The current trend in social justice circles is to disapprove of tipping, and not coincidentally wage and hour law has been ratcheting up the pressure on tip-based compensation arrangements, both by curtailing employers’ leeway to count tip income as a credit toward regular wages, and by more intense litigation pressure on tip pooling and similar arrangements. Such changes alone will probably not suffice to kill the custom, so we can look forward to continuing innovation in other legal weaponry aimed at it, such as — for instance — theories that tipping aids and abets pay discrimination [Workplace Prof]
The idea that they might receive less money because they do a lousy job terrifies some people.
Bad service is frequently not the fault of the server. The server may have an impossible work load. Food that is late or badly prepared is the fault of the kitchen, not the server. Even getting the order wrong may well be due to the poor system the restaurant uses for keeping track of orders. And why is it that we single ou servers? The staff of a clothing store, electronics store, or hardware store may do a bad job but they are not dependent on tips. If your doctor keeps you waiting or you find a nurse or dental hygienist abrasive, you don’t pay less.
As a customer, I would rather be billed for a reasonable price. If service is bad enough to deserve a bad tip, one should complain to the manager.
Now that the standard tip is shifting upward to 20%, more owners are less enchanted with the system. It overcompensates waiters at the expense of kitchen staff and shift managers who do just as much to make the restaurant work. Attempts to compensate by requiring waiters to put part of their tips into a pool create ill-will, evasion, and lawsuits.
Empowered people are so much more difficult to control, and it starts with little stuff like tipping. Forward with vigilance!
Kudos to Bob. You nailed it.
As a non-American now living in North America, I would really REALLY like the continent to get over tipping. The rest of the world survives without it. When there is a ‘mandatory’ tip, its not a tip any more, is it. Its a huge cultural shift to get used to doing it, and I’ve never seen any real advantages from the system – my friends would not let me NOT TIP for bad service, ‘Its not the servers fault, the manager should have put on more staff’, ‘its unfair to the kitchen hands who did a good job. If you dont tip here, it doesnt tricke down to them’ etc. I’ve had truly awful service and was flatout told by my friends that they would come back and secretly tip if I didnt cough up right then.
Furthermore, in countries in which tipping is not the practice, the service is no worse than in North America. In Japan, for example, tipping is actually considered insulting as it is taken to imply that the server would not do his or her job properly without a bribe. Restaurant service is if anything better in Japan than in North America.b
Has it occurred to you that Japan might be too culturally dissimilar from the U.S. for its customs to provide a useful basis for evaluating our own? Lots of things are doubtless comparable or better in Japan (for some values of “better”). But that does not mean it would be sensible for the U.S. to do it the Japanese way.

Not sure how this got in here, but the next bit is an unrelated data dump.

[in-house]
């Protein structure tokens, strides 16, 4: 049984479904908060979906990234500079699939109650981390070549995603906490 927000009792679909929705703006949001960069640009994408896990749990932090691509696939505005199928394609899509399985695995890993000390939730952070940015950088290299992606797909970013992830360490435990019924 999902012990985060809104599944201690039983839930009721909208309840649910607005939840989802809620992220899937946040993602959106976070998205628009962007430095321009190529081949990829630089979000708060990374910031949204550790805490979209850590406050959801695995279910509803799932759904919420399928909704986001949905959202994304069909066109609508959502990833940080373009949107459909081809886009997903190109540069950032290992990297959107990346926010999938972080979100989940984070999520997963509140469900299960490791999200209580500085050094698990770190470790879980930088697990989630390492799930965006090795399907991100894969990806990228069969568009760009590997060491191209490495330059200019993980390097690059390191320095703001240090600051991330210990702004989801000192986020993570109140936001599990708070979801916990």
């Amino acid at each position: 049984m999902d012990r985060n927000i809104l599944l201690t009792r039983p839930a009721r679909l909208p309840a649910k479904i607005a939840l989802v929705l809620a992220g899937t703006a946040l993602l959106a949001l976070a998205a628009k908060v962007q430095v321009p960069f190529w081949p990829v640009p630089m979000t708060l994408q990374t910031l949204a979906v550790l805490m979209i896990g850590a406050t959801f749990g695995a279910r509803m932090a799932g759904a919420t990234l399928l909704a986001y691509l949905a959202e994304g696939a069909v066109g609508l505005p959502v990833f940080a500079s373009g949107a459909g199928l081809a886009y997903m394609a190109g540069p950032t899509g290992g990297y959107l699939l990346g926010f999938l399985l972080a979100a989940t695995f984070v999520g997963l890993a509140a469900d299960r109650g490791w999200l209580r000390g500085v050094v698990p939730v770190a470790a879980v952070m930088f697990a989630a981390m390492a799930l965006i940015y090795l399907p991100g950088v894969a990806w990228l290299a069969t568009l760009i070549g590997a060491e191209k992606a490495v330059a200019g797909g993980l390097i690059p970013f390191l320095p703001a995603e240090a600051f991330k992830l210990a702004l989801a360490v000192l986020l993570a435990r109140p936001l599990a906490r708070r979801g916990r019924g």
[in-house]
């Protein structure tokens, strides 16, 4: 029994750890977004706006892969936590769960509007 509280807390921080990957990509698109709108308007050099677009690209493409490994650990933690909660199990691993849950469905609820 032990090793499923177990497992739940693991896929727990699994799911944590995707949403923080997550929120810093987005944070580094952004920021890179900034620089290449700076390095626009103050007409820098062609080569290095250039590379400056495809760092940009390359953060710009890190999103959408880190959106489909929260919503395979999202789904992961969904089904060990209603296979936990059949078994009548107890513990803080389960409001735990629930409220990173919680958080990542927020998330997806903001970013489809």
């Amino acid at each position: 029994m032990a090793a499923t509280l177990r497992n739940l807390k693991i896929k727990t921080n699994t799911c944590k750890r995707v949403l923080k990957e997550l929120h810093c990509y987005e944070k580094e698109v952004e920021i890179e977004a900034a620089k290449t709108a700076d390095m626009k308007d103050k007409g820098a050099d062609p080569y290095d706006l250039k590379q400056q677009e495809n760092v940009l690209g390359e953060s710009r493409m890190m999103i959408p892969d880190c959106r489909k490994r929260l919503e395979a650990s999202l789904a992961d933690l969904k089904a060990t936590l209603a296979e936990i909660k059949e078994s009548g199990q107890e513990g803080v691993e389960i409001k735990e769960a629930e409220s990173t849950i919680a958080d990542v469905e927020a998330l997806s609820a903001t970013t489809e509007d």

Yes, there might be such cultural differences, but to my knowledge no one has suggested any. And Japan is far from the only country in which there is no tipping.
So, to summarize your argument:
1. your friends insist on tipping under all circumstances, thereby undermining the incentive structure inherent in the custom, and this shows the custom is worthless; and
2. as a foreigner you would very much like the U.S. to be more like some other place with a different custom than the U.S. one.
Can you see why U.S. natives who do reduce the tip or refuse to tip when the circumstances warrant it might find these arguments unpersuasive?
I agree that my friends are a very small and poor sample of tipping across the whole continent. But someone independent to me wrote(same time I wrote my comment) that bad service is not always the fault of the server.
And as a native US, how do you deal with restaurants that add 18% tip to your bill whether you like it or not? I remember an article about a diner in New York who refused to pay 18% that was ‘required’. He offered the 10% he thought the service was worth. The manager refused to accept this and called the police, and the diner dug his heels in and waited for them to arrive to explain his position on the subject. If you can still tout the logic of tipping in that example, then you’ll have a chance of convincing me of tippings merits.
And as for changing the customs of the US, I have zero chance of doing that as a foreinger on my own. But there are North Americans that feel the way I do(I’ve met some), and restaurants are now experimenting with ‘no tipping’ rules(even if there are underhanded profit reasons for doing that to counter minimum wage laws). So I’m suggestings ways that the US could improve itself, but leaving it up to the US to decide if they want to adopt them or not.
For now, I still tip the required 15% or more at every meal.
Dollars to donuts that management of that restaurant a had some sort of tip pooling arrangement, possibly with a few bucks winding up in the owner’s pocket.
Either that, or he loved his wait-staff very much.
Although I don’t like those mandatory tip arrangements, I would not refuse to pay the required percentage if it was made known to me before I ordered.
“And as a native US, how do you deal with restaurants that add 18% tip to your bill whether you like it or not?”
Personally, I avoid patronizing such restaurants.
The custom of tipping is under fire now because it puts cash directly in the hands of the employee , before the union can get its rake-off.
Unions (SEIU, anyone?) intend to organize all restaurant workers.
The $15 per hour minimum wage law is being pushed for the same reason.